General Education Teachers A large part of the integration of AT in the classroom ultimately falls on the general education teachers.

Understand Roles (continued)

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understand roles (ContInued)


They must change they way that they have taught in the past and understand how AT can fit into the initiatives that are already taking place in the classroom and curriculum. As a part of their role, general education teachers must:
Understand AT and the role it can have in the general education classroom Change their approaches to technology use Create teaching strategies that support the vision Manage the classroom in a way that allows for the use of AT Work with AT Teams to integrate AT into the classroom

Assistive Technology Teams When talking about integrating AT into the general education classroom, AT teams, including special education teachers and case managers, play a crucial role by providing ideas and supporting the general education teachers they work with. Assistive Technology Teams must:
Collaborate with general education teachers Speak the same language as general education teachers Understand the challenges teachers face when using AT in the classroom Become involved in initiatives Be advocates

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Develop AT Skills

deVelop at skIlls
The use of AT in the general education classroom is a new vision. Key players may not possess enough knowledge about available assistive technology to effectively integrate it into the curriculum. Training on the AT tools available in the district is essential. Training can take place in a variety of different forms. Face-to-face training can be effective, but can also be costly and time-consuming. Another option to consider is online training, which can allow educators to complete assignments at their own pace and review them as necessary.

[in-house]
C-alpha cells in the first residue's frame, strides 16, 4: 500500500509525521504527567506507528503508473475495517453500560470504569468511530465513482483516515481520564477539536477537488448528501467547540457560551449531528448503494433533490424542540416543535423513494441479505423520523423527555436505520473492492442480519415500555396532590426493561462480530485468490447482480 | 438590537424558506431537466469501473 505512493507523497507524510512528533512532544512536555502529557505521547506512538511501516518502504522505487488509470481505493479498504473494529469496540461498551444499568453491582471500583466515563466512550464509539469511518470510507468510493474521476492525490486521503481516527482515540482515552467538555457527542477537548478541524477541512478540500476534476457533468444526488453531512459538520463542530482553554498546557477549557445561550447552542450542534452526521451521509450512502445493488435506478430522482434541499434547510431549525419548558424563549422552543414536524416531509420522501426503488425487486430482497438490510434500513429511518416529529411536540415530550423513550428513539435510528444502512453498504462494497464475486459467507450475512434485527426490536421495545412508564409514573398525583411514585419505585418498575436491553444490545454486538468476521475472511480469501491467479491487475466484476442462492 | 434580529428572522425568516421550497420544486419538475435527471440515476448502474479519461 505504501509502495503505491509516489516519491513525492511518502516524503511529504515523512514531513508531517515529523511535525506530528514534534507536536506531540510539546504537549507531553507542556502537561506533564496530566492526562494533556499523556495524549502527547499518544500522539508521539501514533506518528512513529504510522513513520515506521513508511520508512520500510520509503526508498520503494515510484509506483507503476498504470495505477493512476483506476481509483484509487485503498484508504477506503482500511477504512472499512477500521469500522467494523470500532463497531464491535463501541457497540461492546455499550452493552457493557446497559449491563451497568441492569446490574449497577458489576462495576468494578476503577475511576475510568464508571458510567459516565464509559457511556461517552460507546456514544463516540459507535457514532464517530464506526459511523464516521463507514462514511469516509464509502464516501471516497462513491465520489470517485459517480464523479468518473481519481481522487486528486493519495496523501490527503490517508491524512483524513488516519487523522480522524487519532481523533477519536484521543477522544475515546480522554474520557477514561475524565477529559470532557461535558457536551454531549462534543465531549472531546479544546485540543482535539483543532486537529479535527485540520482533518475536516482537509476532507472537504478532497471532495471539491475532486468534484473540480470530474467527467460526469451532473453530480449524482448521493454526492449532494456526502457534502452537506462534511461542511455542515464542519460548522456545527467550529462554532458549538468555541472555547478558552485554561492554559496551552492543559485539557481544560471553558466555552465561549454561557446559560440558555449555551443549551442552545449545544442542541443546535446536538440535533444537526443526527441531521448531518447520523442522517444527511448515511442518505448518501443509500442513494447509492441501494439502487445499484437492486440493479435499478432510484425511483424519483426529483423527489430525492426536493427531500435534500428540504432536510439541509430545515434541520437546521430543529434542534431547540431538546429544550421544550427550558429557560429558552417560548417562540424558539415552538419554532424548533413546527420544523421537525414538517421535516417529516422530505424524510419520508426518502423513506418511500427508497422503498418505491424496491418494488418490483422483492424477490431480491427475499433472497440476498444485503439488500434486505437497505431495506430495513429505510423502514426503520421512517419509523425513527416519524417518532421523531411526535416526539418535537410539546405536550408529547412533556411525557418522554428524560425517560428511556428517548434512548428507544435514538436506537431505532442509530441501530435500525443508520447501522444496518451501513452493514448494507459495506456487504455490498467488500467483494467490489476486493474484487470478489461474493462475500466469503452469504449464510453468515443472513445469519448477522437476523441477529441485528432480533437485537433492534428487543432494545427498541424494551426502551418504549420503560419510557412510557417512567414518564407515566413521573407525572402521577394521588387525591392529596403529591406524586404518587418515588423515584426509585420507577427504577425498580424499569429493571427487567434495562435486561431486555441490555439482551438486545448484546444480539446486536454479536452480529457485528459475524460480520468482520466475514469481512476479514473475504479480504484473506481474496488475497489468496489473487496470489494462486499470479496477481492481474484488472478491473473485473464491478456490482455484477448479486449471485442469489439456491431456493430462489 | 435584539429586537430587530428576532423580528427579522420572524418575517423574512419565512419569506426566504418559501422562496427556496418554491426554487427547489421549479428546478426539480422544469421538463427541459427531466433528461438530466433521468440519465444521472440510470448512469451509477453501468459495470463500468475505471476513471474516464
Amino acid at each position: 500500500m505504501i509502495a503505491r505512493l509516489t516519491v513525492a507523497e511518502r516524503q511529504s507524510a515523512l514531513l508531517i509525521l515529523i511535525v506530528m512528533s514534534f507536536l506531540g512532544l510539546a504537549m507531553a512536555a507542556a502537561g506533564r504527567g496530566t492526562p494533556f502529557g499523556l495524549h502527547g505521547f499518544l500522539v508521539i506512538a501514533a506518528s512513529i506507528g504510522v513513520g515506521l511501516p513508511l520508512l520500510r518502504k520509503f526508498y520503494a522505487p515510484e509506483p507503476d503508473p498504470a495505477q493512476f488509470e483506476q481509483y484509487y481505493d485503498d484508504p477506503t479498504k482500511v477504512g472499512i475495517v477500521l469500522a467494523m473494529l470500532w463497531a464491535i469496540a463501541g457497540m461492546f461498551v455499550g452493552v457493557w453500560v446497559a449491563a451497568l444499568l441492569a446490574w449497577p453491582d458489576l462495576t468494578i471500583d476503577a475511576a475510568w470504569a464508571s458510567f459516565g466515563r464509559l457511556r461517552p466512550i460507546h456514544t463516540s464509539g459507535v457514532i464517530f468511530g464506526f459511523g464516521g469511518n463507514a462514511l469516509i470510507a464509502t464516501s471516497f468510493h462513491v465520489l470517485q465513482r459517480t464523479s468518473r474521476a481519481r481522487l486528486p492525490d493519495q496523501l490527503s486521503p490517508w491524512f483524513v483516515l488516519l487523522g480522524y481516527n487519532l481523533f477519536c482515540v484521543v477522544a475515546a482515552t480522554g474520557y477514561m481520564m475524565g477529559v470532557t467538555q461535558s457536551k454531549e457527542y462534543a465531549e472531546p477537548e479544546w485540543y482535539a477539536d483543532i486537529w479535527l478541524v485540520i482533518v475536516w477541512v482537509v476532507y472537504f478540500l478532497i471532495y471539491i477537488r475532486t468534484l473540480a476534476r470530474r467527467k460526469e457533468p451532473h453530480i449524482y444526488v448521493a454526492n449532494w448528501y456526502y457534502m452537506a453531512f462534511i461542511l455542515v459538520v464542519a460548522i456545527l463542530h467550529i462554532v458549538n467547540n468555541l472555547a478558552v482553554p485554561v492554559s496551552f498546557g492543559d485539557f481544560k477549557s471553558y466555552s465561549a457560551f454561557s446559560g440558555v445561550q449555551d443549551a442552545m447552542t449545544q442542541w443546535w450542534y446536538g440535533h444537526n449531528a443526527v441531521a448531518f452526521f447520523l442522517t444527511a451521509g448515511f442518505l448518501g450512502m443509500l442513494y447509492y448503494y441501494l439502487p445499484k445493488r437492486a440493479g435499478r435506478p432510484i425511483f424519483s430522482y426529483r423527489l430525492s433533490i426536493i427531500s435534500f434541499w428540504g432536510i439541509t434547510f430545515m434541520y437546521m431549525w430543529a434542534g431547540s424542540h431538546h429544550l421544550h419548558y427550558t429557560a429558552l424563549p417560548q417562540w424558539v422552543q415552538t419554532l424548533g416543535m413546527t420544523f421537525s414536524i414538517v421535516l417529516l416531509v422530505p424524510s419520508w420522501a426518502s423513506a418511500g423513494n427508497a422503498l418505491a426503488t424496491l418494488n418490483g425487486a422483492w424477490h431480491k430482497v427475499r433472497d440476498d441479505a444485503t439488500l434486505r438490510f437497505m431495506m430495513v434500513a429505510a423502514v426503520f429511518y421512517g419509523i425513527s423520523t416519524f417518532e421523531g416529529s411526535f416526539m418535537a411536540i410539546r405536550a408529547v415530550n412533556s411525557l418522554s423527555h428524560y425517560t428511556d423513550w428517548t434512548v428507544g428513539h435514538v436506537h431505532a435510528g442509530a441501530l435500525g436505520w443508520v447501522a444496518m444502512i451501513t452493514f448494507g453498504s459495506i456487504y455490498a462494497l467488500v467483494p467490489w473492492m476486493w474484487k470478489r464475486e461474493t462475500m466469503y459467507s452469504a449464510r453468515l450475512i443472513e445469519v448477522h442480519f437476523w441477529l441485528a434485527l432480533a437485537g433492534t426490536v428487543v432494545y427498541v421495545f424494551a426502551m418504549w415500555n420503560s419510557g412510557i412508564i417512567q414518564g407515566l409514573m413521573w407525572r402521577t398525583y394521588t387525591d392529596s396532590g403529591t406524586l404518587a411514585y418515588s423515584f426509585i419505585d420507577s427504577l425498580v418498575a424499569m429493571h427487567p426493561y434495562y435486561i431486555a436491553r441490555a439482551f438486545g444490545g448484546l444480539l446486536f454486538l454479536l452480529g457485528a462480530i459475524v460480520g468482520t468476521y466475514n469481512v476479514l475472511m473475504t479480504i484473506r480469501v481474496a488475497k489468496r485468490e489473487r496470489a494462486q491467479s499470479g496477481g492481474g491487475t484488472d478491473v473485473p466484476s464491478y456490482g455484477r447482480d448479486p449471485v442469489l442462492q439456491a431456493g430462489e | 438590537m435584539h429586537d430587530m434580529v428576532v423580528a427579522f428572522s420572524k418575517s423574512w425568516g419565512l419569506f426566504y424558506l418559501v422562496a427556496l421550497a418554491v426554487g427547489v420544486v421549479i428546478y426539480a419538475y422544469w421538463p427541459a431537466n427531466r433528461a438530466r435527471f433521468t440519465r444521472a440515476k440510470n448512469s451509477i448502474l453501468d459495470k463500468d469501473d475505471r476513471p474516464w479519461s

Completing training on the specific AT tools available in the district is the first step in developing AT skills, but it is not enough. An educator may know how to use a tool, but they may not know how to effectively and easily integrate it into their classroom. Part of developing AT skills is providing training and/or mentors for general education teachers to demonstrate ways that they can easily integrate AT into the classroom. Another aspect of training is tracking progress. When working towards a goal of this magnitude, it is important to analyze the progress of the participants to make sure they are doing their part. Logging completed sessions and evaluating sample projects are easy ways to track progress.